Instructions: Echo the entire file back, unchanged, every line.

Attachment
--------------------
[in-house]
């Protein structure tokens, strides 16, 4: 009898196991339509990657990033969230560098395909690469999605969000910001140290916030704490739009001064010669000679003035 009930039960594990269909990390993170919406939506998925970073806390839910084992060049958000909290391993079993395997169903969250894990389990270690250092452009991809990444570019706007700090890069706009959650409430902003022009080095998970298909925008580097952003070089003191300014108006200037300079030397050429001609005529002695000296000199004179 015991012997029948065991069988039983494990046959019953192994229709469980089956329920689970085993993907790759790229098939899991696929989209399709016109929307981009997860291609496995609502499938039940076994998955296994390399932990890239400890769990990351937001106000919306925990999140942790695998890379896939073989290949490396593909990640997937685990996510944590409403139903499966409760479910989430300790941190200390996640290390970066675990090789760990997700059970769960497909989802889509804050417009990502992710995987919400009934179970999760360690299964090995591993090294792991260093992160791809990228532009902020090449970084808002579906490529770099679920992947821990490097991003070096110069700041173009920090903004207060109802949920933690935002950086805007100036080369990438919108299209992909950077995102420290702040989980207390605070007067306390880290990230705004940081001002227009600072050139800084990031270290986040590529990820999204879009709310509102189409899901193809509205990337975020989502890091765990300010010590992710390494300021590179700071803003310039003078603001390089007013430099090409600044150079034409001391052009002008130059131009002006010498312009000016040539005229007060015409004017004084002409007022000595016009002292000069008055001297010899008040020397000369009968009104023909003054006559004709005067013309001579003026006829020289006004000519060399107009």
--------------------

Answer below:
[in-house]
């Protein structure tokens, strides 16, 4: 009898196991339509990657990033969230560098395909690469999605969000910001140290916030704490739009001064010669000679003035 009930039960594990269909990390993170919406939506998925970073806390839910084992060049958000909290391993079993395997169903969250894990389990270690250092452009991809990444570019706007700090890069706009959650409430902003022009080095998970298909925008580097952003070089003191300014108006200037300079030397050429001609005529002695000296000199004179 015991012997029948065991069988039983494990046959019953192994229709469980089956329920689970085993993907790759790229098939899991696929989209399709016109929307981009997860291609496995609502499938039940076994998955296994390399932990890239400890769990990351937001106000919306925990999140942790695998890379896939073989290949490396593909990640997937685990996510944590409403139903499966409760479910989430300790941190200390996640290390970066675990090789760990997700059970769960497909989802889509804050417009990502992710995987919400009934179970999760360690299964090995591993090294792991260093992160791809990228532009902020090449970084808002579906490529770099679920992947821990490097991003070096110069700041173009920090903004207060109802949920933690935002950086805007100036080369990438919108299209992909950077995102420290702040989980207390605070007067306390880290990230705004940081001002227009600072050139800084990031270290986040590529990820999204879009709310509102189409899901193809509205990337975020989502890091765990300010010590992710390494300021590179700071803003310039003078603001390089007013430099090409600044150079034409001391052009002008130059131009002006010498312009000016040539005229007060015409004017004084002409007022000595016009002292000069008055001297010899008040020397000369009968009104023909003054006559004709005067013309001579003026006829020289006004000519060399107009």